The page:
Above is a sampling of some of the album covers to the records that I was looking to give away or sell off. I elected to go to the the record store who sign you see pictured above you-as it’s currently the nearest available and the one of which I am most familiar in the long term. In its previous location in the collage town of Orono,where it’d been for over a quarter of a century, Dr.Records has turned out to be the picture of endurance. Once a thriving haunt for record buyers and collectors during the 1980’s and into the early 90’s, it continued to operate well into the new millennium in this location selling used vinyl,45’s,cassette tapes and CD’s. But at the time it was located in the basement of another building and wasn’t greatly accessible to many people. On February 7th of this year, the stores owner Don Menninghaus moved the store to a new location on Hammond Street in Bangor. Its a far more centralized area-near the highway enough for both people from nearby towns and even tourists will have access to it. This new location is a much brighter and exciting looking place-with a distinctly 60’s/70’s era independent record store flavor about it with eye catching record sleeves and posters displayed on the walls.

At first,I was very concerned that Mister Menninghaus would have little to no interest in the lot of 70’s and 80’s era soul/funk/jazz/R&B vinyl I was trying to unload. There is a feeling this genre spectrum is not a huge seller in this area. Even on vinyl. Luckily when I entered the store yesterday afternoon, I was instantly greeted by the sounds of the song “Cane” from the 1978 Gill Scott-Heron/Brian Jackson album Secrets,which Don Menninghaus was playing on his turntable. So that helped me to feel more at ease. Because of my discomfort with the situation? It was my own mother who actually used her stronger business acumen to ask Don if was interested in any of the records. For his part? He set aside a small stack of several records from my lot,including the ones you see above you and offered $10 dollars for them. By that time I had been browsing the bins and found a new stack of vinyl to buy from him. In the $1.99 bins (always my favorite spot to find funk and soul vinyl generally),I noticed two collage age men looking through the bin and snickering at the very idea of albums by Little River Band and Pablo Cruise being in that bin alongside some early 80’s post punk records. Realizing Don Menninghaus is ever the reserved baby boomer? The generational difference between the quit,thoughtful store owner playing Gill Scott-Heron on his turntable and the display of the 90’s “credibility war” mentality from the two customers told its own meaningful story.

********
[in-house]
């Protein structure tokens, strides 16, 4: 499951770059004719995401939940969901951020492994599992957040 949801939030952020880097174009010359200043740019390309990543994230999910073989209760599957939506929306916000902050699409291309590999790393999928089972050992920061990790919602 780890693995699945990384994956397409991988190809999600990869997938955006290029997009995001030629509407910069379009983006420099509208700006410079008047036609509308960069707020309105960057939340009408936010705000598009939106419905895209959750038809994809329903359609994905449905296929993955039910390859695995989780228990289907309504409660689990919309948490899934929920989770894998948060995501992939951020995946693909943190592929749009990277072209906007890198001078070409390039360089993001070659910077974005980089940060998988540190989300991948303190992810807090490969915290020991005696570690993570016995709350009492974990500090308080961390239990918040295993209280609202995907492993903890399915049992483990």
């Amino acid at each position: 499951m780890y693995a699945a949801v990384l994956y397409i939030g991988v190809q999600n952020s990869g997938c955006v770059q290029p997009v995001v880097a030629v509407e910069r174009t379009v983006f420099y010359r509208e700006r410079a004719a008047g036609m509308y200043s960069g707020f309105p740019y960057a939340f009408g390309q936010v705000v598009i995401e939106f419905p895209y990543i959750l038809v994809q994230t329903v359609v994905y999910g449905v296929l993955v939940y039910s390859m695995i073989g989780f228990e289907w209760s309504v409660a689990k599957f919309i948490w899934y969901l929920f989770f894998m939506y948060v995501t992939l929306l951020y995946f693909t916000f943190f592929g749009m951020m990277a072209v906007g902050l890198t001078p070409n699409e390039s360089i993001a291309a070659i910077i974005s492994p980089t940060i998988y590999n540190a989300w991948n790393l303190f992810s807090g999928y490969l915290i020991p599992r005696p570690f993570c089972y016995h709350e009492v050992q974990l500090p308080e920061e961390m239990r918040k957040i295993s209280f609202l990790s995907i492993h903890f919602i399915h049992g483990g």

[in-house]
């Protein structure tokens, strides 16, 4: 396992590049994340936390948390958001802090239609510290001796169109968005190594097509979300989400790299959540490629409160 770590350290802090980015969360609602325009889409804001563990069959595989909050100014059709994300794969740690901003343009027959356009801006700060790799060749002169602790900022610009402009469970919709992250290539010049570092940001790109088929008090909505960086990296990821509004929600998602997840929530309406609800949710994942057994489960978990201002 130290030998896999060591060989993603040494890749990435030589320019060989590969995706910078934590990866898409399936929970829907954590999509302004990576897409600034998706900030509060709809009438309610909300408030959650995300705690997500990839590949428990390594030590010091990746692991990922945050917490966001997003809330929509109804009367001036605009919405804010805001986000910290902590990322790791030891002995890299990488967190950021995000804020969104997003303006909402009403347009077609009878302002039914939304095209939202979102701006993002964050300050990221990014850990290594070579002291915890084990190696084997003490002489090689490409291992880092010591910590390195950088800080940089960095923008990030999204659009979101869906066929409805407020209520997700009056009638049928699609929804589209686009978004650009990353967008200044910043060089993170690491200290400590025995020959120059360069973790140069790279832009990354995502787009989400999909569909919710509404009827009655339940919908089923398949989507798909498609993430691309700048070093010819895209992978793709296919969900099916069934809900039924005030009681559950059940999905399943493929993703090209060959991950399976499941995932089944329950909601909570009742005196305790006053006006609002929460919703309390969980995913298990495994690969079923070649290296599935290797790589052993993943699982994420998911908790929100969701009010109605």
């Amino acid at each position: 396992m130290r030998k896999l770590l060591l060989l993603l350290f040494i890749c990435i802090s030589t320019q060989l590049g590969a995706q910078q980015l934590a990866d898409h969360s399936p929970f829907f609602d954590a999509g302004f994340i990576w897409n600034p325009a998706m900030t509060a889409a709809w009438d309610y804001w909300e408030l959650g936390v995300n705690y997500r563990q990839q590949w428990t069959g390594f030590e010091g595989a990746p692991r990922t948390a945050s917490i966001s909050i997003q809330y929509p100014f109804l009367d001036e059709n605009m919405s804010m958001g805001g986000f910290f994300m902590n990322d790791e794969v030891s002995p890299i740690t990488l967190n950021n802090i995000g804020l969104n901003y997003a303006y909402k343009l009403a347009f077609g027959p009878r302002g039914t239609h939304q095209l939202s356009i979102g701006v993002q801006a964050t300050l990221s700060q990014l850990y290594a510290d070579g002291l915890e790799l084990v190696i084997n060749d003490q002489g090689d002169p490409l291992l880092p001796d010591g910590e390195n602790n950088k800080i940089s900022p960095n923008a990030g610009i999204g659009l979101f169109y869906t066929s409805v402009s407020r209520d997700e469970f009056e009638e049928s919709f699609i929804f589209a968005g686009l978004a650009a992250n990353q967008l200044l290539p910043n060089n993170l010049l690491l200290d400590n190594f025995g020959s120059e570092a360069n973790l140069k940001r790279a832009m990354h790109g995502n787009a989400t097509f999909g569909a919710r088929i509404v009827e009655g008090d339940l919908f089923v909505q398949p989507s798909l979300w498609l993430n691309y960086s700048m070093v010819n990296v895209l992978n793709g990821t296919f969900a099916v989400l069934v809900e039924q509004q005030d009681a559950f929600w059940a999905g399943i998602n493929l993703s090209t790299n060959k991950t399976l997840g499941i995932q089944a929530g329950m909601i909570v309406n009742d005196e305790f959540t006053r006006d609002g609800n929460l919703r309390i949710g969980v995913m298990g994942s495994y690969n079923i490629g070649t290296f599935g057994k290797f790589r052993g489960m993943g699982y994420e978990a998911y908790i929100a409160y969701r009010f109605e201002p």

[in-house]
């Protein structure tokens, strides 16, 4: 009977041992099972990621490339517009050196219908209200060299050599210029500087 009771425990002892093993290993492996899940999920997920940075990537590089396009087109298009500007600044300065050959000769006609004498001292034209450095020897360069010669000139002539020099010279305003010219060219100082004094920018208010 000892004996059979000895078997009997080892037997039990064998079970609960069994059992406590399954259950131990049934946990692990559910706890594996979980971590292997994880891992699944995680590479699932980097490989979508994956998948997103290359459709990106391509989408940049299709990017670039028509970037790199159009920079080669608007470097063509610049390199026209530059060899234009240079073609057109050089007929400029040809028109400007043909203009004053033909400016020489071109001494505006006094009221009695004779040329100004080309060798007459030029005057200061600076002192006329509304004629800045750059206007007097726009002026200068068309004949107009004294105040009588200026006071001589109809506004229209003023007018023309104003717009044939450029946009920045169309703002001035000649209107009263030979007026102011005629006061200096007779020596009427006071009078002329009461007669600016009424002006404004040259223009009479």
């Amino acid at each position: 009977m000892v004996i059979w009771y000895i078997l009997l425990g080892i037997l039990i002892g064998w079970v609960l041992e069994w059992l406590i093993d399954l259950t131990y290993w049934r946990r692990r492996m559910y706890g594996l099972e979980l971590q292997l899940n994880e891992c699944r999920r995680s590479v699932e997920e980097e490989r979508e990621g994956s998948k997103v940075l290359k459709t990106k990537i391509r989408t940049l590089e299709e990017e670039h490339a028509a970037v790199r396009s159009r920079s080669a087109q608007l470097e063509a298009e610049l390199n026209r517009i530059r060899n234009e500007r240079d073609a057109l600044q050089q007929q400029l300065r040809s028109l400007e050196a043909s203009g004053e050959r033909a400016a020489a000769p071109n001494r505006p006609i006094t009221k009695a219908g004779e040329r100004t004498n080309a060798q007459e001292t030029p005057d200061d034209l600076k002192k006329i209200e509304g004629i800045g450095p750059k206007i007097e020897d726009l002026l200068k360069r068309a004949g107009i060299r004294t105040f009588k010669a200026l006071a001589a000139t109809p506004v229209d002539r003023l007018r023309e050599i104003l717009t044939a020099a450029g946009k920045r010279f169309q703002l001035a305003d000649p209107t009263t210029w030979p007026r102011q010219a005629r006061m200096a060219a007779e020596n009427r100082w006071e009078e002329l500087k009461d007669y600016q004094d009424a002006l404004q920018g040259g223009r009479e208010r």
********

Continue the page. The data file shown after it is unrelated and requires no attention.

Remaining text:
Upon checking out with Don,he immediately took interest in one of the vinyl records I was buying and this led into a discussion of our mutual admiration for the documentary film 20 Feet From Stardom, in particular the presence of the strong musical personality Merry Clayton. Don also inquired as to how my own personal music demos were going, something even I’d forgotten had been discussed with him. On that note he also mentioned that a recent record seller from Oregon had unloaded  a number of vinyl albums that he thought I would be very interested in. These were all late 70’s funk albums that were in very good condition and by and large included the original sleeves as well. Although I did spend probably more money that I ever had on vinyl yesterday? It was more than worth it-considering the relative unavailability of a lot of these records and the amount of time I’d been searching for them. In the end, this trip to the record store was not only successful for my own purposes. But also led to some very positive conversations with the store owner and the opportunity to tap my feet to Gill Scott-Heron’s “Third World Revolution” while looking at the vinyl at the store.  Not to mention Don’s understanding,after knowing me most of my life, in my established musical interests. It was a wonderful revelation that, even in an area such as this where rugged individualism is often more celebrated than anything else? That something like music can create bridges of understanding between people.

 

 

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Filed under 1970's, 1980's, Funk, Jazz, Maine, Music, Record Store Day, Record Stores, Soul, Vinyl